MacBook Pro 2016 shows Apple is increasingly in a no-win situation when it comes to narrow product focus intersecting the widest possible audiences. If they spec bump and spec bump alone, they're no longer innovating. If they make larger changes, they're abandoning the traditional pro market.

Somewhere between a solid block of aluminum and Homer Simpson's MacBook Pro, though, Apple has made something incredibly interesting.

Adam Geitgey, writing on Medium:

But in some ways, the new MacBook Pro is the most techy and expandable laptop Apple has ever made. They are trusting their pro users to wade into murky USB-C waters in search of the holy grail of a universal, open standard for moving data and power between devices.

I'm not here to change your mind about the MacBook Pro. Yes, it's probably too expensive and more RAM is better than less RAM. But everyone posting complaints without actually using a MBP for a few weeks is missing out on all the clever things you can do because it is built on USB-C. Over the past week or two with a new MacBook Pro (15in, 2.9ghz, TouchBar), I've been constantly surprised with how USB-C makes new things possible. It's a kind of a hacker's dream.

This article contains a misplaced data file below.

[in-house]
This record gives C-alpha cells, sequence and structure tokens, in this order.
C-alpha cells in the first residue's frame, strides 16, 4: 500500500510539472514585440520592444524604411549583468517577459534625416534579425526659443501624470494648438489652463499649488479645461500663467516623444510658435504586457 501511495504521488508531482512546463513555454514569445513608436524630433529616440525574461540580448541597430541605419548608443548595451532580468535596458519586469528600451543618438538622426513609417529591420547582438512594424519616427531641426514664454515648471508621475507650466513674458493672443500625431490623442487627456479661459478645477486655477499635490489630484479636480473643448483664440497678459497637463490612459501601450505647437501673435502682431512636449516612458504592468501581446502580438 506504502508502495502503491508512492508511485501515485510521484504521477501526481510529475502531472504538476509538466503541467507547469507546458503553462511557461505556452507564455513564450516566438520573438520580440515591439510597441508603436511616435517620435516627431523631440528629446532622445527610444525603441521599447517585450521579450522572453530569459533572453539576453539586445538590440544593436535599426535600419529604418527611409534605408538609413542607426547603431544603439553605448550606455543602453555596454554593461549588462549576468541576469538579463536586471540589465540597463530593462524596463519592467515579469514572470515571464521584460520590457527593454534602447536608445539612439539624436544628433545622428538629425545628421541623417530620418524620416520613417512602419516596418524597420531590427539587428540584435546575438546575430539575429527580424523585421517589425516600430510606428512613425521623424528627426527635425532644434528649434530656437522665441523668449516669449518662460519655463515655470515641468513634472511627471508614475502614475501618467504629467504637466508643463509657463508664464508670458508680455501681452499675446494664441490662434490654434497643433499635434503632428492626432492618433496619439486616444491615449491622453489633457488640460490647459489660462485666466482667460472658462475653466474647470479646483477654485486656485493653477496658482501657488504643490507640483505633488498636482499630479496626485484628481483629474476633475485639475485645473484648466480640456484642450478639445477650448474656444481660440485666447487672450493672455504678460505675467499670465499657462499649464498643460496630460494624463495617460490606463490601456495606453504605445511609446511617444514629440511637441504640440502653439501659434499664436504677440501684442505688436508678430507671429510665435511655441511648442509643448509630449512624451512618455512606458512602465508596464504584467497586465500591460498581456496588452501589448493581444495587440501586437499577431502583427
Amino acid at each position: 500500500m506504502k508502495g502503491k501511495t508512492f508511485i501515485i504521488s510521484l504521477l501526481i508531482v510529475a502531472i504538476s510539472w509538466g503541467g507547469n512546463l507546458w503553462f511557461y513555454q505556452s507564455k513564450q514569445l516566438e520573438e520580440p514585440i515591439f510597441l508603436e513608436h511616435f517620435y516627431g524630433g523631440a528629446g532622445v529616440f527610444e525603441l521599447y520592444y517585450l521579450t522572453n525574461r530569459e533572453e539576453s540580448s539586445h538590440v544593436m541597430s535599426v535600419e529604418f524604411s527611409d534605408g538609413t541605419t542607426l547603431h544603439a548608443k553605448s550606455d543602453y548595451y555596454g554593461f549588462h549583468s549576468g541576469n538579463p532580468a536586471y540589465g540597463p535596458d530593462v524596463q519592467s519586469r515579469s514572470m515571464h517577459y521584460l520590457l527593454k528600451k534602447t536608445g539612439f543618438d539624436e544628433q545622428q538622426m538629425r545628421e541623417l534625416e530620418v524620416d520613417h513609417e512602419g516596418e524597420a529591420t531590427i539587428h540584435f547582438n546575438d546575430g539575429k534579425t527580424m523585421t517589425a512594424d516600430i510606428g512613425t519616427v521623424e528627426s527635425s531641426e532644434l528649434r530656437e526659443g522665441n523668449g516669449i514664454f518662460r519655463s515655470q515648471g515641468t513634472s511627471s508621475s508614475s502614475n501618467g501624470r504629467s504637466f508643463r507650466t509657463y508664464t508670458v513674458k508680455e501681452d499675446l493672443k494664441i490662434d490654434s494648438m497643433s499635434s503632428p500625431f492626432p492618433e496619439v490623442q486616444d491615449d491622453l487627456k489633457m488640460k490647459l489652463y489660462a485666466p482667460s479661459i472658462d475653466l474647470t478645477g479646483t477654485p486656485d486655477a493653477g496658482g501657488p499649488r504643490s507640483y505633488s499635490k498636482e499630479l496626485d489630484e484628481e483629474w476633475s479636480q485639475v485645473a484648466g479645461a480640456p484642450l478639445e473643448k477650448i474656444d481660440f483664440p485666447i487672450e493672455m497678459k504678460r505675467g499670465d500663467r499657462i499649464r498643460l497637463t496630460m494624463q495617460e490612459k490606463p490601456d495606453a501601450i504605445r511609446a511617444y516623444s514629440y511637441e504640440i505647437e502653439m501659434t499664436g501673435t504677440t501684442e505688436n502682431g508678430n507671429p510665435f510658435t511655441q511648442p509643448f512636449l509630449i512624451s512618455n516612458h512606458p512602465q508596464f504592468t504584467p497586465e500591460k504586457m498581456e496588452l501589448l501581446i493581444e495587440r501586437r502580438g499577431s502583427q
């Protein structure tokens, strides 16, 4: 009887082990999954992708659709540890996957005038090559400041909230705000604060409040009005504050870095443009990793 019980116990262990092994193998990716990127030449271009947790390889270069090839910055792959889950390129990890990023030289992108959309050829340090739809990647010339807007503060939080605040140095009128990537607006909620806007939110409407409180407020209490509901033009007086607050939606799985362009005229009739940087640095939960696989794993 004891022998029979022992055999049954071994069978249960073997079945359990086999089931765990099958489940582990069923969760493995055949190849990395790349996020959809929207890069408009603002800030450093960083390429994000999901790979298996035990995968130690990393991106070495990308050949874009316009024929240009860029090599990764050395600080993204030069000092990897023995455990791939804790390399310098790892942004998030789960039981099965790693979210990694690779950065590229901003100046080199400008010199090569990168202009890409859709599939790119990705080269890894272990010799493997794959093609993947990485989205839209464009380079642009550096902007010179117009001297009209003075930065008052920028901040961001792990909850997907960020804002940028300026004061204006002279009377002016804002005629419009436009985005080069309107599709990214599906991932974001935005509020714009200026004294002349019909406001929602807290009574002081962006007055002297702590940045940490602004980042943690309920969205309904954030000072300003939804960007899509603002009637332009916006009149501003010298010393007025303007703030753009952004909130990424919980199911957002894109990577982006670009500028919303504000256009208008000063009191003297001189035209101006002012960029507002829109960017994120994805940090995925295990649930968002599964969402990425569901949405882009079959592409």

I think history — and customers — will look back more favorably on the MacBook Pro than tech Twitter would have many believe. Yes, dongles are a drag, but we've been dealing with them forever. At least with four USB-C / Thunderbolt 3, I can plug in to any of them to charge, and I can plug any dongle into any of them, meaning I can make any port be anything I want.

Just how far in will Apple go with USB-C, though? Neither the Magic accessories nor the Siri Remote charge via USB-C, but by Lightning.

On iPhone and iPad, Apple wasn't patient enough to wait for USB-C. Instead, they drove forward with the similar-though-proprietary Lightning connector and got out a few years ahead.

It's slimmer and Apple doesn't have to wait on standards bodies to debate changes. But it doesn't benefit from the momentum that's turning USB-C's way.

Many people were outraged by the switch from 30-pin to Lightning after just a decade. How many would be outraged by the switch from Lightning to USB-C after only 5 years?